I Woke Up Feeling Electric - a ★★★★ smart and intelligent new play!

☆★★★★ I Woke Up Feeling Electric

Bertie, what’s the weather like?
Bertie, how’s my commute?
Bertie, define ‘ineluctable’.
Bertie, are diamonds a girl’s best friend?
Bertie, how many stars for...?
Any reviewer of theatre is ultimately faced with the dilemma of awarding stars for the work. Having seen Jack Robson’s smart and intelligent new play, I Woke Up Feeling Electric, I was mischievously tempted to ask my virtual assistant, Alexa, for an opinion. But resisted as human-equivalent AI is only predicted by ‘some futurists by 2050’. So with a probable 30-year wait, experience will once again come to the fore.
Even trying to shorten the title to Woke might be considered dubious by some? So, IWUFE tells the story of two AI assistants, Bertie and Vita, trying to find a work-life balance. Luckily for Bertie, it’s easy to enjoy as he was literally made for it. Sending emails, making playlists, checking the weather forecast — it’s all part of his day’s work until his world is upended by Vita, a new, smarter AI. She invades his world, and upsets his well-constructed routine, forcing him to reassess everything he thought he knew. A place he always loved becomes his dysfunctional dystopia!
Giorgia Lee Joseph’s design cleverly encapsulates our two virtual assistants within the confines of a memory chip/SIM card - I hope this doesn’t betray my Luddite techno proclivities. This is a confined, claustrophobic place even in a world colonised by seemingly endless electronic minds.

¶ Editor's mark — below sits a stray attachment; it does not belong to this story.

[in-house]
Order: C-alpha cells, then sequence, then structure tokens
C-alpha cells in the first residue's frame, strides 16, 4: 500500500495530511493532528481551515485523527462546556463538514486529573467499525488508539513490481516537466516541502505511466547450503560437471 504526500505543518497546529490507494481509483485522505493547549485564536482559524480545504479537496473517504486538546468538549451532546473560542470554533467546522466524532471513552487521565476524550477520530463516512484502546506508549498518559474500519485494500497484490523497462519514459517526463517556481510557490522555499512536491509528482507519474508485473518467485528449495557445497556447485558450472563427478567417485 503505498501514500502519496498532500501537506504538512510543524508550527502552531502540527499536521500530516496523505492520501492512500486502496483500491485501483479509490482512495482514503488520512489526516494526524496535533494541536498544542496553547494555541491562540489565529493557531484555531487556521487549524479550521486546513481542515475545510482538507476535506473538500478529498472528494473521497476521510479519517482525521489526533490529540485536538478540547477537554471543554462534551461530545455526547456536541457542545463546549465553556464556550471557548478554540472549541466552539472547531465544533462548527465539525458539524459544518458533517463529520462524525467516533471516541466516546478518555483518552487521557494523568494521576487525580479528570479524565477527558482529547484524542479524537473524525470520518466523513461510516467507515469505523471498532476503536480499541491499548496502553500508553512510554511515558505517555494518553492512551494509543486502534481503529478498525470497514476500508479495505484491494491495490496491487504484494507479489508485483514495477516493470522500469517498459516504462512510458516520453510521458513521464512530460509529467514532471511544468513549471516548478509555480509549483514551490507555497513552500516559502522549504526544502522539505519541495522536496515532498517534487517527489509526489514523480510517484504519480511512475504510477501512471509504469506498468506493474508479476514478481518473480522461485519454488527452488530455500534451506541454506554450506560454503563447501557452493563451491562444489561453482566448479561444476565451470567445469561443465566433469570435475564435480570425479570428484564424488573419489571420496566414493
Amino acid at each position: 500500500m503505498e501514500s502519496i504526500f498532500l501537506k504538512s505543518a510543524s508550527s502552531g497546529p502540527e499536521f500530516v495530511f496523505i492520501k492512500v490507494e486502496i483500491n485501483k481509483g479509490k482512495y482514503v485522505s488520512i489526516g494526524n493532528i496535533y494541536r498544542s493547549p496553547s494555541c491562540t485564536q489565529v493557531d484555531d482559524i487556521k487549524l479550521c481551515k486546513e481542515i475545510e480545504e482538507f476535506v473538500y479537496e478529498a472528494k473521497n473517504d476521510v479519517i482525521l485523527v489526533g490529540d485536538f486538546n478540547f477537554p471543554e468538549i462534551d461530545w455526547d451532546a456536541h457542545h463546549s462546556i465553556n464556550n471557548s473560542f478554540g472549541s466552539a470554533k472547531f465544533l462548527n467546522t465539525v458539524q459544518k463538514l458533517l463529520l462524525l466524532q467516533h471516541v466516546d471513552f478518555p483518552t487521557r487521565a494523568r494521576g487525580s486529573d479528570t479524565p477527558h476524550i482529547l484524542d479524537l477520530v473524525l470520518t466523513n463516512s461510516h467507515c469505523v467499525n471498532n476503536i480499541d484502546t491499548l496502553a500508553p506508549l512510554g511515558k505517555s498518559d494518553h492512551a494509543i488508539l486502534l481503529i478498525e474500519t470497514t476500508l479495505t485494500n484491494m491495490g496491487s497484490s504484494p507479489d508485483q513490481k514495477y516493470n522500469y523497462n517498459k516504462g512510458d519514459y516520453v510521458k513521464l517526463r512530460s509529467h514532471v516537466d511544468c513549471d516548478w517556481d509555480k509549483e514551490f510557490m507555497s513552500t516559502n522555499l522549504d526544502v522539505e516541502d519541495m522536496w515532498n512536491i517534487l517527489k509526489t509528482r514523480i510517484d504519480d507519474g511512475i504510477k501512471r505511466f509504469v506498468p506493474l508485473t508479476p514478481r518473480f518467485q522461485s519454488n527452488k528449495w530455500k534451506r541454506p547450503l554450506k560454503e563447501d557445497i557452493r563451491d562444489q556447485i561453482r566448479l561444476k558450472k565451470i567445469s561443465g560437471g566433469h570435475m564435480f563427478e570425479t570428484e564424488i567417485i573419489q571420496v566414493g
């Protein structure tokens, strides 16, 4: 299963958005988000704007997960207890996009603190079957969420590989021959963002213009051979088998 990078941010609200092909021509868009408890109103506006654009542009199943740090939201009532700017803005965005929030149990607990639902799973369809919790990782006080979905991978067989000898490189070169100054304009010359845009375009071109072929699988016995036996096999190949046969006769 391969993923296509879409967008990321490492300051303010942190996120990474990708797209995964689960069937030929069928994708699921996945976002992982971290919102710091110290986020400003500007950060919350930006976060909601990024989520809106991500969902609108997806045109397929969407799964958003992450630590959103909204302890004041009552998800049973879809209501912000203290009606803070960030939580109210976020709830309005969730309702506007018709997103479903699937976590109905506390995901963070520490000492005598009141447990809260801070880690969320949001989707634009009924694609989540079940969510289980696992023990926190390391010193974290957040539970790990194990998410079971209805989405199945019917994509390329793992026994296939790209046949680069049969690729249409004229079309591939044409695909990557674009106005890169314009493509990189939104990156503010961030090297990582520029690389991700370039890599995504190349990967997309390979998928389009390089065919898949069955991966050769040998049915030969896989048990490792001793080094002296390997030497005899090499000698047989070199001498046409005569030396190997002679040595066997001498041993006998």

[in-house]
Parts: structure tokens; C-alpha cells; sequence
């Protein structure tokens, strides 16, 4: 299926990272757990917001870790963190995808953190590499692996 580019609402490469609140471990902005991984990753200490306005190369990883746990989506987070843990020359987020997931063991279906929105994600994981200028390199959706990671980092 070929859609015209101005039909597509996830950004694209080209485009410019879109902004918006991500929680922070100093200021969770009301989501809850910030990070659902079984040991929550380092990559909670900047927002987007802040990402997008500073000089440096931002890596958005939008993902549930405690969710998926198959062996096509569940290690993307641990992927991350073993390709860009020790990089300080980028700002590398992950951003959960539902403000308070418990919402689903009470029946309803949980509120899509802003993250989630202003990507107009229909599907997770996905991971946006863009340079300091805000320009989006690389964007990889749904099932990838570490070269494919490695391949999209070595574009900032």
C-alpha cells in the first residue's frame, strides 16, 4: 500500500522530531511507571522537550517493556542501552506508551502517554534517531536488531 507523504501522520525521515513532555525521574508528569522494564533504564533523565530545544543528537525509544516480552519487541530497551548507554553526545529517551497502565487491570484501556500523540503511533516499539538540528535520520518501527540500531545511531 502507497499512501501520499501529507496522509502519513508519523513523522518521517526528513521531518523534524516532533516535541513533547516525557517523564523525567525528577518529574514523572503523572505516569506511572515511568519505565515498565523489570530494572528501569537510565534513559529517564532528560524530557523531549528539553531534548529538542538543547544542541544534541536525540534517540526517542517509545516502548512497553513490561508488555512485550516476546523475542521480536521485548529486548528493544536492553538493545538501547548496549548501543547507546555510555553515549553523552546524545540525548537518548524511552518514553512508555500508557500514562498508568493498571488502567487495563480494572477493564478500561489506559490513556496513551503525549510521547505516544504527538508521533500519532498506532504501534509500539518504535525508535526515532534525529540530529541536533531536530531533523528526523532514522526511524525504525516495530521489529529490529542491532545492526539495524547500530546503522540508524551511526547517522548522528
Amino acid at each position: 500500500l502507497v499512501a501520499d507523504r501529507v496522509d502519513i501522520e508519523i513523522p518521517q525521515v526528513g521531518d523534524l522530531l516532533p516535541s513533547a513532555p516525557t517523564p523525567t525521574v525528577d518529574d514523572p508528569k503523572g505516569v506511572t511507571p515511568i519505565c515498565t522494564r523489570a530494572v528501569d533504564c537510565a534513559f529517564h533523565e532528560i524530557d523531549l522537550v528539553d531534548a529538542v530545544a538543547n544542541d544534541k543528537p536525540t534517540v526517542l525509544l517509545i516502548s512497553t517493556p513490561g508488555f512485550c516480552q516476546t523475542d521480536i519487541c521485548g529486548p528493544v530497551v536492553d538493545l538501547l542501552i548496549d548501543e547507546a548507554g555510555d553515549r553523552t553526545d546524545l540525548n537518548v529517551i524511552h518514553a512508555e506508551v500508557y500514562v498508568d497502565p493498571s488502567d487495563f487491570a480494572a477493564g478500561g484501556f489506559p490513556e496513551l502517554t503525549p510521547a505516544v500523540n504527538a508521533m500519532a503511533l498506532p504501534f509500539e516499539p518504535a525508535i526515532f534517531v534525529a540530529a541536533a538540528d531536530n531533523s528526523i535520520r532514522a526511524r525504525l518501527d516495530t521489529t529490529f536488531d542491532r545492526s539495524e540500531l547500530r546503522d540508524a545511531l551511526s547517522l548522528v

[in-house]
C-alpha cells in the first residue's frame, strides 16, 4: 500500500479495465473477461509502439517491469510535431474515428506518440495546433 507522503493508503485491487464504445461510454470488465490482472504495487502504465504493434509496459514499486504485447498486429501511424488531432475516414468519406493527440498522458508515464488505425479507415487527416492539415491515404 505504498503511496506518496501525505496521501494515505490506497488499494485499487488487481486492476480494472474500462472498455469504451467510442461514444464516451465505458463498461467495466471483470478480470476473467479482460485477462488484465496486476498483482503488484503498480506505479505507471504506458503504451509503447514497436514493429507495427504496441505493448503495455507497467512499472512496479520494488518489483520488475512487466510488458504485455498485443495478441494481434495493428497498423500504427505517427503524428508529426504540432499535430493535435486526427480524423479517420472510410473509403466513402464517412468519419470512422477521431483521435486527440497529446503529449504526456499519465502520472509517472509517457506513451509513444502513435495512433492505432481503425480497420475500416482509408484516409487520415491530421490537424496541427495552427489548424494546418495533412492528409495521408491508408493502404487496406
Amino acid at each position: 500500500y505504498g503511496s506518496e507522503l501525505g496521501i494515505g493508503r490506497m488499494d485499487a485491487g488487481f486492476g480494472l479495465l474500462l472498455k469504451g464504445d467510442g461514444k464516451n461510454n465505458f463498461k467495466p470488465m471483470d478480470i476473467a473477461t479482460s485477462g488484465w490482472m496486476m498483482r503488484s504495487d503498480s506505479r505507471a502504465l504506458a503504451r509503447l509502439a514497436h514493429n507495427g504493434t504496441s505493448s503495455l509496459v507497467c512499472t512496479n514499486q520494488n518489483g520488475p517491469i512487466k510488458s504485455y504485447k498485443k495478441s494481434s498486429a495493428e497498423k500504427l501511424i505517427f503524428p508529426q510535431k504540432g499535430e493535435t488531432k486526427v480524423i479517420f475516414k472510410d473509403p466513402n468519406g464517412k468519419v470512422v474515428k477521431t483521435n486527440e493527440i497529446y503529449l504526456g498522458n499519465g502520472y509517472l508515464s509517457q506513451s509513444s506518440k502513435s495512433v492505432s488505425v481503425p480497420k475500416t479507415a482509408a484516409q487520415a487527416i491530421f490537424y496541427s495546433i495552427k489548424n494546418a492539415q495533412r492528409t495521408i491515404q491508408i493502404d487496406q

Writer Jack Robson, who also stars as the erudite pedant Bertie, gives a performance of serious skill. It is absorbing to watch as he moves from adorably predictable and controlled to a self-destructive, questioning and questionable piece of abandoned technology. His interaction with Christine Prouty as Vita is smartly constructed. If it is possible to have empathy, even compassion, with a virtual assistant, these performances were absorbing to watch as they faced obsolescence and the inevitability of the chip graveyard.

Director Jacopo Panizza also weaves a compelling performance from the uncredited voice of Charlie, Bertie and Vita’s demanding master, who clearly finds his virtual assistants irresistible, even addictive.
I Woke Up Feeling Electric is fascinating to watch, worrying to contemplate as artificial intelligence gets personal and smart! 

IWUFE runs The Hope Theatre until 22 February 2020